Vladimir Lupashin, Ph.D., and Brian Storrie, Ph.D., at work with UAMS’ state-of-the-art electron microscope.
Aug. 30, 2013 | A pair of UAMS College of Medicine researchers recently received a five-year, nearly $2 million grant from the National Institutes of Health to develop super-resolution holography methods to study the Golgi apparatus and defects that have been associated with conditions such as glaucoma, chlamydia infection, neurodegenerative disease, viral entry and aging.
The proposal was initiated at UAMS, and the grant is being overseen by UAMS, with Brian Storrie, Ph.D., and Vladimir Lupashin, Ph.D., professors in the UAMS Department of Physiology and Biophysics, both serving as co-principal investigators on the U54 grant from the National Institute of General Medical Sciences (NIGMS). Storrie serves as managing investigator for the research team.
The U54 granting mechanism is a cooperative agreement involving substantial participation, as well as funding, from the NIGMS. Storrie and Lupashin are joined by co-principal investigators from Johns Hopkins University and Ben-Gurion University in Israel.
The Golgi apparatus is the central organelle within the secretory pathway of human cells. The Golgi is central to the health of cells and overall vitally important to human health. Defects in the Golgi associated with Rab protein function affect many diseases.
“The fundamental concept is to encode the entire image of a cell, a tissue or a small organism like a zebra fish in a single hologram,” Storrie said. “That would be huge advance in simplicity over much more expensive techniques like confocal microscopy, while providing an unprecedented resolution at the same time.”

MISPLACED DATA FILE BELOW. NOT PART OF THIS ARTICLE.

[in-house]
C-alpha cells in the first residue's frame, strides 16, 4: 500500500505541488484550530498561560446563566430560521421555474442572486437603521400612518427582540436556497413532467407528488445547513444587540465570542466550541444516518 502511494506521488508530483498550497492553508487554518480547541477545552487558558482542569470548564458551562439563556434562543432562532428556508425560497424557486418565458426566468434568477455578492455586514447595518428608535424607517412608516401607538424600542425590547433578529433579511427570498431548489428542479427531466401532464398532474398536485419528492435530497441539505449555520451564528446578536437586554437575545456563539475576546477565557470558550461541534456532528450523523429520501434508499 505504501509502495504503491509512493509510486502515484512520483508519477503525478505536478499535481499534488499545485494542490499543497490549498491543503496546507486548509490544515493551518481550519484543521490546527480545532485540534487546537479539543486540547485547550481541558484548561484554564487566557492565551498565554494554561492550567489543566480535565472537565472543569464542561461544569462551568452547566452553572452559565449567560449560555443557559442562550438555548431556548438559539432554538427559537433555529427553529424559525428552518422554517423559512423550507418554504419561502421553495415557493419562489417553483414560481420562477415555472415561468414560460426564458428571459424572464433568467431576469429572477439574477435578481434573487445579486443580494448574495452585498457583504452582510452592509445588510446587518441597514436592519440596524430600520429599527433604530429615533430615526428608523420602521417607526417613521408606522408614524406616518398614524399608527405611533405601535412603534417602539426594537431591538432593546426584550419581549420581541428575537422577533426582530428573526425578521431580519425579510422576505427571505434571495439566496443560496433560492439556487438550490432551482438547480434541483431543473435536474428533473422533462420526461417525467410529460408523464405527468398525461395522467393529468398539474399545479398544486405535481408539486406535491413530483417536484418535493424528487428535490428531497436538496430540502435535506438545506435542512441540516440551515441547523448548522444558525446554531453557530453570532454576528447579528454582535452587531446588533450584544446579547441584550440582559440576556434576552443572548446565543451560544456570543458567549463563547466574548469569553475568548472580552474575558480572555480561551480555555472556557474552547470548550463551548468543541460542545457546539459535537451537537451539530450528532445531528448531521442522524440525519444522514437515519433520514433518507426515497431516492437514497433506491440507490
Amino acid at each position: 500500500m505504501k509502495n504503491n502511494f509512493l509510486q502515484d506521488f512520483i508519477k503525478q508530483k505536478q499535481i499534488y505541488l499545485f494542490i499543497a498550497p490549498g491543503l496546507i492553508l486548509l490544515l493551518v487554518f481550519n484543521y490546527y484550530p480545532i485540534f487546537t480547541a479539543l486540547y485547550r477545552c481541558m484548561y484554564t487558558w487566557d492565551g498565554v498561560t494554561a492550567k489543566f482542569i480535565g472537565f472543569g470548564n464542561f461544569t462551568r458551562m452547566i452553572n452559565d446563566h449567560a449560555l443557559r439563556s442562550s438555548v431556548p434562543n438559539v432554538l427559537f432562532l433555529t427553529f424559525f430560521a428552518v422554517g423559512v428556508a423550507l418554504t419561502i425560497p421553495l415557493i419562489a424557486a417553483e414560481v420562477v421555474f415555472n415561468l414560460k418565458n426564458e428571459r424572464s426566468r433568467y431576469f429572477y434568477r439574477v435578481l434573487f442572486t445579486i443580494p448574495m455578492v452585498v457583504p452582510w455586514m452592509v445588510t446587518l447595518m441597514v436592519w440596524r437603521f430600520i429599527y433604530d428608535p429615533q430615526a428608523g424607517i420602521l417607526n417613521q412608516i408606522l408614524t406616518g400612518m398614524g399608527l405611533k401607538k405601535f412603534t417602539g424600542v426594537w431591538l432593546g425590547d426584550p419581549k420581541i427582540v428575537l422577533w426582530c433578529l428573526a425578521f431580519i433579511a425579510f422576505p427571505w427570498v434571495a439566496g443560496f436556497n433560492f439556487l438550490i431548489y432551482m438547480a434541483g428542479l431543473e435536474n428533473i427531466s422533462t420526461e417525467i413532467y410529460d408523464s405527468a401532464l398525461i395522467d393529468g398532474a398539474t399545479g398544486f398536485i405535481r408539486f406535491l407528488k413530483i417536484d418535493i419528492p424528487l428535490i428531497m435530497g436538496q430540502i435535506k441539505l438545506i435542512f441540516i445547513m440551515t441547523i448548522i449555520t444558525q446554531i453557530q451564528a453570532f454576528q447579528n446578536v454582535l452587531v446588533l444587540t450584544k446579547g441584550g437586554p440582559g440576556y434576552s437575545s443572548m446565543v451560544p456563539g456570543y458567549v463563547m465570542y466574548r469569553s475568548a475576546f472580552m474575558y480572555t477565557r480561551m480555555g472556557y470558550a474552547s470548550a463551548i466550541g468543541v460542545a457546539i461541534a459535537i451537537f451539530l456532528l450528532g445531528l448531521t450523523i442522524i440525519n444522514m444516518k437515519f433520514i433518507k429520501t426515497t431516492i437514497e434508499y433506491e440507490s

As an analogy, Storrie said, “This is like seeing the mushrooms on the tree, not just the forest.”
“In part, the groundwork for this grant was laid with construction of space for the Comprehensive Microscope Imaging Center,” said Lawrence Cornett, Ph.D., executive associate dean for research and vice chancellor for research.
Completed in early 2011, the Comprehensive Microscope Imaging Center houses an ultra-sophisticated, $1.49 million electron microscope that was funded by an earlier grant that Storrie and colleagues received from the National Science Foundation. The 1,200-square-foot, specially designed microscopy facility was completed with UAMS construction funds and philanthropic funds from the College of Medicine Dean’s Society.
For more information and a photo tour of the facility, click here. For more information on the grant, click here.